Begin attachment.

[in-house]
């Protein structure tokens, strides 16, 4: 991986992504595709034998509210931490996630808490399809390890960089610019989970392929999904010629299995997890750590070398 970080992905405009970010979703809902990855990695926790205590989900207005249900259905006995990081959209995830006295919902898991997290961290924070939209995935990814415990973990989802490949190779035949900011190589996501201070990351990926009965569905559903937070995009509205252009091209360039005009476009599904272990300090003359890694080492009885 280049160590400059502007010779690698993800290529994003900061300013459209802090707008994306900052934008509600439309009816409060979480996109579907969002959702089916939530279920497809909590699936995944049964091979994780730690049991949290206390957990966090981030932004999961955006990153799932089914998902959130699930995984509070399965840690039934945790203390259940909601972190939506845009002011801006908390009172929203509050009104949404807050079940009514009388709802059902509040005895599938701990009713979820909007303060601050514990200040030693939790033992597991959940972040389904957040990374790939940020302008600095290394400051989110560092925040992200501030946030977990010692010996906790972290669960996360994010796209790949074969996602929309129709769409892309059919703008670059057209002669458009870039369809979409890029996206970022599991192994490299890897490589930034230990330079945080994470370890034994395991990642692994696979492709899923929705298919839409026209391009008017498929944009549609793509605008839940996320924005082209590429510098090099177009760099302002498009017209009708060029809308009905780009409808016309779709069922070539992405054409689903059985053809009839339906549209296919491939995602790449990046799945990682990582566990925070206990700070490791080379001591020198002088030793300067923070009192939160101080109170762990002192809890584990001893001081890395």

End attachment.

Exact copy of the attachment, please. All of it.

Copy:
[in-house]
């Protein structure tokens, strides 16, 4: 991986992504595709034998509210931490996630808490399809390890960089610019989970392929999904010629299995997890750590070398 970080992905405009970010979703809902990855990695926790205590989900207005249900259905006995990081959209995830006295919902898991997290961290924070939209995935990814415990973990989802490949190779035949900011190589996501201070990351990926009965569905559903937070995009509205252009091209360039005009476009599904272990300090003359890694080492009885 280049160590400059502007010779690698993800290529994003900061300013459209802090707008994306900052934008509600439309009816409060979480996109579907969002959702089916939530279920497809909590699936995944049964091979994780730690049991949290206390957990966090981030932004999961955006990153799932089914998902959130699930995984509070399965840690039934945790203390259940909601972190939506845009002011801006908390009172929203509050009104949404807050079940009514009388709802059902509040005895599938701990009713979820909007303060601050514990200040030693939790033992597991959940972040389904957040990374790939940020302008600095290394400051989110560092925040992200501030946030977990010692010996906790972290669960996360994010796209790949074969996602929309129709769409892309059919703008670059057209002669458009870039369809979409890029996206970022599991192994490299890897490589930034230990330079945080994470370890034994395991990642692994696979492709899923929705298919839409026209391009008017498929944009549609793509605008839940996320924005082209590429510098090099177009760099302002498009017209009708060029809308009905780009409808016309779709069922070539992405054409689903059985053809009839339906549209296919491939995602790449990046799945990682990582566990925070206990700070490791080379001591020198002088030793300067923070009192939160101080109170762990002192809890584990001893001081890395």